When the project finished at my workplace and there is not any change request about it and also there is not any plan for the future of the system, I'll leave my workplace for a new journey in a new company.
If you do not have upward mobility in 3 years through promotion/raise/job switching, and have never been granted any type of cross training that would let you move vertically, then I would begin looking elsewhere for employment and upward mobility.
The key words "MUST", "MUST NOT", "REQUIRED", "SHALL", "SHALL NOT", "SHOULD", "SHOULD NOT", "RECOMMENDED", "MAY", and "OPTIONAL" in this document are to be interpreted as described in RFC 2119.
September 6th 1986 was when I joined the company I still work for… I'd just left school, went away to university (paid for by the company) the year after and have stayed there ever since, for better or worse…
And I still find the work I do interesting (mainly 'cause it keeps changing)… I'd be better off financially if I'd changed companies, I know, but there you go...
Java, Basic, who cares - it's all a bunch of tree-hugging hippy cr*p
I like the consultant life when it's actually that.
Long-term missions (2+ years) cannot be considered as consultancy in my perspective, you're in a limbo that you're not an internal employee and not a consultant.
On the other hand, if you are lucky enough to find a good consultancy company, you'll be able to work on multiple projects at the same time, move around a lot, meet a lot of people, share a lot of experiences... and this is awesome
Yah I have always worked as a consultant/contractor, the problem is I have been stuck in the same contract for 12 years, refused to go permanent because you are then part of their "family", not something I aspire to!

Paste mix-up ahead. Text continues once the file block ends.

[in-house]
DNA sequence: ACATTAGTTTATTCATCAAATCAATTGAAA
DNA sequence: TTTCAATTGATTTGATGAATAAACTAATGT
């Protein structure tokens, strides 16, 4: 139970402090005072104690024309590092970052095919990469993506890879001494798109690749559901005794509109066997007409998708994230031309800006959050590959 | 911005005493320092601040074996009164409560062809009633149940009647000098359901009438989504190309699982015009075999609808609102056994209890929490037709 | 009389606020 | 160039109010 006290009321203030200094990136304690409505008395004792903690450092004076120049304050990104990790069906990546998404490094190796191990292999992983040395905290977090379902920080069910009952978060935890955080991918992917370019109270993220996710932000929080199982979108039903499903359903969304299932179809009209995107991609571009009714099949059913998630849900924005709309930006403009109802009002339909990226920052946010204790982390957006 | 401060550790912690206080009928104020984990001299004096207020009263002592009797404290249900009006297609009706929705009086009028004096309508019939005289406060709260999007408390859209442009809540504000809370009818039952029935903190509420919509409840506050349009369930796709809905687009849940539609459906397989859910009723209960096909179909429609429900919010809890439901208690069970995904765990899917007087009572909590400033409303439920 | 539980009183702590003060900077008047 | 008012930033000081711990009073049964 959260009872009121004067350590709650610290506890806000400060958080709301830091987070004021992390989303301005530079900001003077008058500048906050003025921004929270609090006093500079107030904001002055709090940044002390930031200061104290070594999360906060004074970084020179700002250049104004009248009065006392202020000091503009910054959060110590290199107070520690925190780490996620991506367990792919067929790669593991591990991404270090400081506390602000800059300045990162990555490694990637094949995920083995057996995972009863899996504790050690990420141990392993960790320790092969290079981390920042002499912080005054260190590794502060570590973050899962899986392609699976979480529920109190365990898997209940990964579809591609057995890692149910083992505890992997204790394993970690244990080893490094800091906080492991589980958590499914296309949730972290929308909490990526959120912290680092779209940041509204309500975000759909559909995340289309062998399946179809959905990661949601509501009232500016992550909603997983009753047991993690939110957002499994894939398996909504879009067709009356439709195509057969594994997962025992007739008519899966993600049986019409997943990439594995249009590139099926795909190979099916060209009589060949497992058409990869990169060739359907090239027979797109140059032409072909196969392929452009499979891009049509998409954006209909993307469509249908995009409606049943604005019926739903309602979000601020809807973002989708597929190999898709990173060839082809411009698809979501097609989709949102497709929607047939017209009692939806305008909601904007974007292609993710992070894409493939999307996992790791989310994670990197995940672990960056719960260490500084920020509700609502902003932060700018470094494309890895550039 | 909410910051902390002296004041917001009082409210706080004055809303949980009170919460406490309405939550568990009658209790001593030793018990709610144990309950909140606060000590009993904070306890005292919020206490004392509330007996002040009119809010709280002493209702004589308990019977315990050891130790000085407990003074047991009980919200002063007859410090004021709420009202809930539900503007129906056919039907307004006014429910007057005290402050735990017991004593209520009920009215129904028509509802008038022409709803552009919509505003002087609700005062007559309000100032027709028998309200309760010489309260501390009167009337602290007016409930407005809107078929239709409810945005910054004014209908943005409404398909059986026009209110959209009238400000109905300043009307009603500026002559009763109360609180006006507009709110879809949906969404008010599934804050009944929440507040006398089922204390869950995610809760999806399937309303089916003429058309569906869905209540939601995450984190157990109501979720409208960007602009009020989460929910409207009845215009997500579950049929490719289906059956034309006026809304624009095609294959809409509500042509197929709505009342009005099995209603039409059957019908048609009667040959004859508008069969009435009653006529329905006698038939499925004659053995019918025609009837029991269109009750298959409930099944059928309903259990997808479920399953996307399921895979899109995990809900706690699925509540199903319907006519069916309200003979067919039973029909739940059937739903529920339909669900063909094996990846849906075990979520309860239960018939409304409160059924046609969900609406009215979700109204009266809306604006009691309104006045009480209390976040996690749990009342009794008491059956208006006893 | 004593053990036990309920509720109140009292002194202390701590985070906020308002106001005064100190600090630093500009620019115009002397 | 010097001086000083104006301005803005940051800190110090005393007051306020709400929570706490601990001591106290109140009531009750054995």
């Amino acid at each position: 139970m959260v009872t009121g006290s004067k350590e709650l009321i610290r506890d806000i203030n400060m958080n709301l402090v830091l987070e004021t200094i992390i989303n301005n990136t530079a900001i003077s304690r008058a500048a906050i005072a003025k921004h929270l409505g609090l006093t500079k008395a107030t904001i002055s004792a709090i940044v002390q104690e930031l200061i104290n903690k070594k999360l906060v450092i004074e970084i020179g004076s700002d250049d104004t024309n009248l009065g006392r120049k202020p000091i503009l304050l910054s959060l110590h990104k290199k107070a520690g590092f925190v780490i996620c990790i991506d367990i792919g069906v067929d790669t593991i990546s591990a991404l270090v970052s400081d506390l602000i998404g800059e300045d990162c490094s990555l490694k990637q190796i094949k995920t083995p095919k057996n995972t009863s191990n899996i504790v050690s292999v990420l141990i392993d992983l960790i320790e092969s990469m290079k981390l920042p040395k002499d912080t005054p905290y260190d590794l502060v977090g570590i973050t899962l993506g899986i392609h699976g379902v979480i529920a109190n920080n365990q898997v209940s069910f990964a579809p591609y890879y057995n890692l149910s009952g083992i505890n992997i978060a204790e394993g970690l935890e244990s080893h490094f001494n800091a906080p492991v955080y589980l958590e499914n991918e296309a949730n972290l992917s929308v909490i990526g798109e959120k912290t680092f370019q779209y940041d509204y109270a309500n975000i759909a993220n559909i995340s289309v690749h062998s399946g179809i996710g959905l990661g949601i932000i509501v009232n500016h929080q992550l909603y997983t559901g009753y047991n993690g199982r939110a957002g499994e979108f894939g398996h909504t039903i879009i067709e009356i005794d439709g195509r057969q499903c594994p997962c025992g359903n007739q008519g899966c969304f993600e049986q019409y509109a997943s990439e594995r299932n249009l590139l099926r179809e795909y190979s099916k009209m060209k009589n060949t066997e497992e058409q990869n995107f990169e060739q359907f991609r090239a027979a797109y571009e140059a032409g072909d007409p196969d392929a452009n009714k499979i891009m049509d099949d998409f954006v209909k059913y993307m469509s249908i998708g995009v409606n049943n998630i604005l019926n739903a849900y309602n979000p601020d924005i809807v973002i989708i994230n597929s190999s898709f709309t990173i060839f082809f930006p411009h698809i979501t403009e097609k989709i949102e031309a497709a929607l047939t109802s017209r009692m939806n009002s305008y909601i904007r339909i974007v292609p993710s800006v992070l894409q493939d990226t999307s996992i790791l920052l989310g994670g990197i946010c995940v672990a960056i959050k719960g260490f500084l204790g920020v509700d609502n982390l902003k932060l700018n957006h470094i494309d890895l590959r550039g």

I used to love it when I could move on after a couple of years, new company, new people, different industry, always fascinating learning about a different industry.
I gave that up for pots of money and a constantly changing environment.
Never underestimate the power of human stupidity
I was hired as employee #1 for a startup while I was starting my junior year of college in Jan. 2000. Over 16 and a half years later, I own half of the company. The software we started all those years ago is still going strong.
... what you "prefer" and what actually happens ain't exactly similar...
".45 ACP - because shooting twice is just silly" - JSOP, 2010 - You can never have too much ammo - unless you're swimming, or on fire. - JSOP, 2010 - When you pry the gun from my cold dead hands, be careful - the barrel will be very hot. - JSOP, 2013
I hate changing jobs going thru all of the paperwork and other stuff, so I would rather stay at the same Job Forever as long as it does not turn me into a zombie or make me mad every day I go in.
I have not found that yet.
I prefer to stay no more than 2 years. This is because the only invariant in technological world is that it is different every day. Almost every company I've been in usually adopts one model and stick to it. After 2 years I feel slightly behind new technologies, unless company change. So I prefer to give company a chance up to 2 years to allow to change and grow technologically, otherwise it isn't worth it (no matter how much money I get).
P.S. I've seen what happens to good programmers staying in the same company for 10 years, and it is not good. Yeah, they made through the hierarchy, but they've been locked in that company, and if it fails, they are out of the IT world.
No, not really - just the ones that want me to do their homework...
But this is a survey relevant to students, or at least the results should be. Seeing that most professionals expect to stay in a job for several years should prepare you to stay for quite a while when you stop being students. After all, the whole point of being a student is to prepare you for a job in the profession, isn't it?
Bad command or file name. Bad, bad command! Sit! Stay! Staaaay...
Last Visit: 31-Dec-99 18:00 Last Update: 4-Oct-23 16:35